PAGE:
Kyle Rittenhouse’s former lawyer predicted weapons charge dismissal a year ago in politically charged case
‘This case should have never been brought,’ John Pierce said
Kyle Rittenhouse’s future went to a 12-person Wisconsin jury Tuesday, in a murder trial whose outcome has local residents bracing for renewed protests and Americans from coast to coast waiting for the verdict on the edge of their seats.
John Pierce, a lawyer who previously represented Rittenhouse but no longer does, said he believes the prosecution has a weak, politically motivated case aimed at making a point rather than serving justice.
“He was legally entitled to have that firearm with him,” he told Fox News Digital Tuesday. “And it’s just clear as day from the evidence, most powerfully from the hundreds of angles of video evidence, that it was absolute perfect self-defense.”
Pierce runs a private law firm named after himself as well as the National Constitutional Law Union, or NCLU — which he describes as “the ACLU but for the rest of us.” He has long argued that the prosecution’s case against Rittenhouse is politically motivated and shouldn’t stand up in court.
“This case should have never been brought,” he said. “In my view, this is blatant prosecutorial misconduct. It’s malicious prosecution.”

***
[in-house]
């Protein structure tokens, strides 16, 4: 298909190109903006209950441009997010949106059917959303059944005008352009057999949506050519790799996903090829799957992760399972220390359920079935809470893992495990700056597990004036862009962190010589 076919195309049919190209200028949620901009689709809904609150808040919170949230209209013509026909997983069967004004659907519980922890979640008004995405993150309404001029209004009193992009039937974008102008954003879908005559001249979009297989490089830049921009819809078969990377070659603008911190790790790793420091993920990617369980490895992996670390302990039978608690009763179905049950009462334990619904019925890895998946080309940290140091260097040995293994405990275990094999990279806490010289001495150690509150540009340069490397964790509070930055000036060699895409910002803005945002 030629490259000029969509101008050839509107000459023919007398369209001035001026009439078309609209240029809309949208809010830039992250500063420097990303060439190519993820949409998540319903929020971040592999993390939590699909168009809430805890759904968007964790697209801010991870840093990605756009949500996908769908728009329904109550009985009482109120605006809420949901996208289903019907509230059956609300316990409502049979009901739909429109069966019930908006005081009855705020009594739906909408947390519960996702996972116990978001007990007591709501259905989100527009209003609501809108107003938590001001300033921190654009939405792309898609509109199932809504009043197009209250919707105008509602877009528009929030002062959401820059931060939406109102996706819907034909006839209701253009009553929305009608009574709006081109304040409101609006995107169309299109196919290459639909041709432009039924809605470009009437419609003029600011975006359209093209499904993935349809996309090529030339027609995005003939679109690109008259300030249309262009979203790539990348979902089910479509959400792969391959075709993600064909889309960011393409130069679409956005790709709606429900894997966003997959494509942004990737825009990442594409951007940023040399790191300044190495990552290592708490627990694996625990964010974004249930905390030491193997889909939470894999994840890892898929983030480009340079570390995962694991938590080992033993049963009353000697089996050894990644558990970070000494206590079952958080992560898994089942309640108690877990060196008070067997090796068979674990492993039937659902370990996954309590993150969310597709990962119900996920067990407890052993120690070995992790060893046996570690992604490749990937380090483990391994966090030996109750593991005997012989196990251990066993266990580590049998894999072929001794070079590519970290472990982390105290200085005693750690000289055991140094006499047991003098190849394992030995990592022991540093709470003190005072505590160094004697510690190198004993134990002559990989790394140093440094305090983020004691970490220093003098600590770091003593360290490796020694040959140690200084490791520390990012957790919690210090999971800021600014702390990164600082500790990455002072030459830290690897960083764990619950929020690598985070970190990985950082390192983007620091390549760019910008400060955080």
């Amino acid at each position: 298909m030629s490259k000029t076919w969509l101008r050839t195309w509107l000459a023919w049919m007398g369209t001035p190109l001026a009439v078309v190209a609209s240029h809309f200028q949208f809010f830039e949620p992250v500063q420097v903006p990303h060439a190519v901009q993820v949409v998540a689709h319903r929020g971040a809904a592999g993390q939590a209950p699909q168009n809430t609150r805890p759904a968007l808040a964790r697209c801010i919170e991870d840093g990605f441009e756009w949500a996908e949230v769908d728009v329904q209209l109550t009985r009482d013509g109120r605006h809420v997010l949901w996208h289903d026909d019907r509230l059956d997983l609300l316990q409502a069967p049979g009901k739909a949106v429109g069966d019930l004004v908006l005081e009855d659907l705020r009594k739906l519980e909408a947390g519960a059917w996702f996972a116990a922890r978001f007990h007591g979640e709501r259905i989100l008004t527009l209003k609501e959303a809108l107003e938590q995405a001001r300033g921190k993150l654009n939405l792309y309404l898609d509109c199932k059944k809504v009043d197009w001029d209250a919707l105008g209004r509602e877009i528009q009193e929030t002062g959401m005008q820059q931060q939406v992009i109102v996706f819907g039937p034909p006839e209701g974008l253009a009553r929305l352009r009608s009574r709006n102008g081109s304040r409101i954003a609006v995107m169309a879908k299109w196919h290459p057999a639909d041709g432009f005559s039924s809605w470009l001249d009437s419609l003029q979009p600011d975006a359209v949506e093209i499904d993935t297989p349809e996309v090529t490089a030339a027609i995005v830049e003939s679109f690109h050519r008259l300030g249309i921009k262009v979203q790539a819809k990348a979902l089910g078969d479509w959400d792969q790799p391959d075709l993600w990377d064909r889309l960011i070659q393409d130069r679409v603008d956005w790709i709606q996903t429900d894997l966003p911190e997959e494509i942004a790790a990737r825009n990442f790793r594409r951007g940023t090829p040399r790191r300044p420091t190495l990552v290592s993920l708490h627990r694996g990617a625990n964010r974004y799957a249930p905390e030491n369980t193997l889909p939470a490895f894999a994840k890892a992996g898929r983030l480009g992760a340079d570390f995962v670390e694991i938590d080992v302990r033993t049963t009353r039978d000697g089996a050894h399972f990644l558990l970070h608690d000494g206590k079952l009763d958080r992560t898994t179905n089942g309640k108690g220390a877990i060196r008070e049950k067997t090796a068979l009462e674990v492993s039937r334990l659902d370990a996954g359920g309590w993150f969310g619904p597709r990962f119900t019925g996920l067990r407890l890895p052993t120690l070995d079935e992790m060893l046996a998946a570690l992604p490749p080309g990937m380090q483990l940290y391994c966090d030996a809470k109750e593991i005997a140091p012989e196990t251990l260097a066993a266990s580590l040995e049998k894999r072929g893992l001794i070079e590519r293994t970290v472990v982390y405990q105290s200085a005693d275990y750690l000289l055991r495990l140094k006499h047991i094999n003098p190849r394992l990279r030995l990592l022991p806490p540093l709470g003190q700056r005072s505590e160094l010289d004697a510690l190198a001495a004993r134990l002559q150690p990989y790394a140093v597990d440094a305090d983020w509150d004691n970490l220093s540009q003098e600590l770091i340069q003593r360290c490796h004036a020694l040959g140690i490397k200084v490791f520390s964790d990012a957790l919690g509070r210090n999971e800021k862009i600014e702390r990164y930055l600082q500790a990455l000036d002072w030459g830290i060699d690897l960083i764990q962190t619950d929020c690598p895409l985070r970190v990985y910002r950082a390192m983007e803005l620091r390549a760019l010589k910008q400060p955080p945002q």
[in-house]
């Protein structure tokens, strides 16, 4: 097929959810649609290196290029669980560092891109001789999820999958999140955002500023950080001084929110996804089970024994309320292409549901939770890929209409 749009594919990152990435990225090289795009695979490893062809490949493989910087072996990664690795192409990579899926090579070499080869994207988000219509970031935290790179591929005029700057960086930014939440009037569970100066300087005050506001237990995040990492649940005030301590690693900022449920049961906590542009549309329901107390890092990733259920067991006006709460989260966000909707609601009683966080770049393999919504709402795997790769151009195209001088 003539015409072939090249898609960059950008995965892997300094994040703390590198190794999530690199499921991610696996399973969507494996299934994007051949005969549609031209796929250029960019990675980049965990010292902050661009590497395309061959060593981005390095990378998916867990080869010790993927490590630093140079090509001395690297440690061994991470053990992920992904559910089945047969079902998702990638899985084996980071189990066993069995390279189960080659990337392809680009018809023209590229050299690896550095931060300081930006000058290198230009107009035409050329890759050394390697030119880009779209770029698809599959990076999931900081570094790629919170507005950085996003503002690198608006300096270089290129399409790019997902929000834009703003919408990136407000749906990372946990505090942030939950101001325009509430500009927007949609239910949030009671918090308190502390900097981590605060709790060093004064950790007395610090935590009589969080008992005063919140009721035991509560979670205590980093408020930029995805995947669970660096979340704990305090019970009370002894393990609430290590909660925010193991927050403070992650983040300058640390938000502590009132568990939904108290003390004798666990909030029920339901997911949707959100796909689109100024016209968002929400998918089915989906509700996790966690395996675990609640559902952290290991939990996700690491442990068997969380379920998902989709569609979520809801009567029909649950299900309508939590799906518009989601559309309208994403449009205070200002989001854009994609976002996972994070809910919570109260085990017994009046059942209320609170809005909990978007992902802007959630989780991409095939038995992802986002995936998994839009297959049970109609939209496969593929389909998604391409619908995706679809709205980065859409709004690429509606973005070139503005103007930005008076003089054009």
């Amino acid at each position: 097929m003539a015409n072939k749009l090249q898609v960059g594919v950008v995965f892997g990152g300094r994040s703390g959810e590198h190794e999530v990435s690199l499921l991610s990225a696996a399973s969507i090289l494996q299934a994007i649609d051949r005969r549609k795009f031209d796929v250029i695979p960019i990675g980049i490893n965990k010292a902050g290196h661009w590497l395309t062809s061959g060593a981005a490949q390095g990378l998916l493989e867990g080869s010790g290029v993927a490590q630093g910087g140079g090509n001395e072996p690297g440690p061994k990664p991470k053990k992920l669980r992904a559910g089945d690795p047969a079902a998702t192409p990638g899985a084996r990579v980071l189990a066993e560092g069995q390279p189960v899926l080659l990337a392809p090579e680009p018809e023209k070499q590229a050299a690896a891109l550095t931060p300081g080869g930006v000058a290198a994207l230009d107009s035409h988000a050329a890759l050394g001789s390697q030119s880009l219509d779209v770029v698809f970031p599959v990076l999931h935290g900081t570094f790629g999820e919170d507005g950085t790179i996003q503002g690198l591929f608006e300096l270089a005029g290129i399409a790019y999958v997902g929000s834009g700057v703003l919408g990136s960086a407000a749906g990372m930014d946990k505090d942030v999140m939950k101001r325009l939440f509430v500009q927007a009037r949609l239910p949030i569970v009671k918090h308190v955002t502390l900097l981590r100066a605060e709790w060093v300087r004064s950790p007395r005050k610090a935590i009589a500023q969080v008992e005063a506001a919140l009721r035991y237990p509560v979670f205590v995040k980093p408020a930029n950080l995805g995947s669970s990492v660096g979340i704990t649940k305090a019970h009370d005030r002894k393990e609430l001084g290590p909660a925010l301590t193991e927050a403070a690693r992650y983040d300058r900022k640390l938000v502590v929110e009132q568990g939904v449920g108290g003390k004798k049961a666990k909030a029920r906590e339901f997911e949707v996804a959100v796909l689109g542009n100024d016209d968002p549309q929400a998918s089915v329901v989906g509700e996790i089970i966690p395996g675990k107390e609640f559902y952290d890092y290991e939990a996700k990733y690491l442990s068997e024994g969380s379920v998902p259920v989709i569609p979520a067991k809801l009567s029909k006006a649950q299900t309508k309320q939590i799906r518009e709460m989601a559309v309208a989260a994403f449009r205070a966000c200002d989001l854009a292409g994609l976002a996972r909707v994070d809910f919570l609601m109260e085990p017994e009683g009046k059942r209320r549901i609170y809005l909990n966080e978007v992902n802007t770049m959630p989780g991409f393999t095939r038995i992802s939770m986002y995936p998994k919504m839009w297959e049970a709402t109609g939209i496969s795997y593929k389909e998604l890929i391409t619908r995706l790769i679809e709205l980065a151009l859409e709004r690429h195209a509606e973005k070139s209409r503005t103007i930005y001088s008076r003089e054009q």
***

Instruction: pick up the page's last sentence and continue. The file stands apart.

And as a result, he said the teen defendant “was defamed by pretty much every media outlet and lots of politicians and celebrities as being mass murderer and a White supremacist, which is ridiculous.”
“In a radio interview that I did on Breitbart just a few days after the shootings, I said that that charge should not have been brought, and that it was going to go away at some point,” he said Tuesday — a day after Judge Bruce Schroeder dismissed the misdemeanor count against Rittenhouse.
The latter testified during the trial that he had aimed a handgun at Rittenhouse before the teen opened fire — although he said it was unintentional. The moment circulated widely online in photos and videos. Grosskreutz did not have a valid pistol permit at the time.
Rittenhouse’s defense team has said he went there to clean up graffiti, protect small businesses from vandals and looters and to provide medical aid after nights of protests. They maintain that he opened fire only in self-defense — after being attacked by a group of grown men.
Nearby were a scattering of plywood boards covering the windows of a few neighboring storefronts along a stretch of several blocks near the city’s courthouse where the shootings occurred. “We’ve relocated,” some signs reads. Others had messages calling for healing for Kenosha.
I’m here to support Kyle Rittenhouse, because I’m a constitutionalist,” one protester, Maurice Jeff, told Fox News Digital outside the courthouse after verbally clashing with pro-conviction demonstrators. “I believe that he defended himself.”
“I believe all this,” he added, gesturing toward Rittenhouse’s critics, “is a popular opinion.”
The public is expected to receive about an hour’s notice from when the jury reaches a decision to the verdict’s announcement.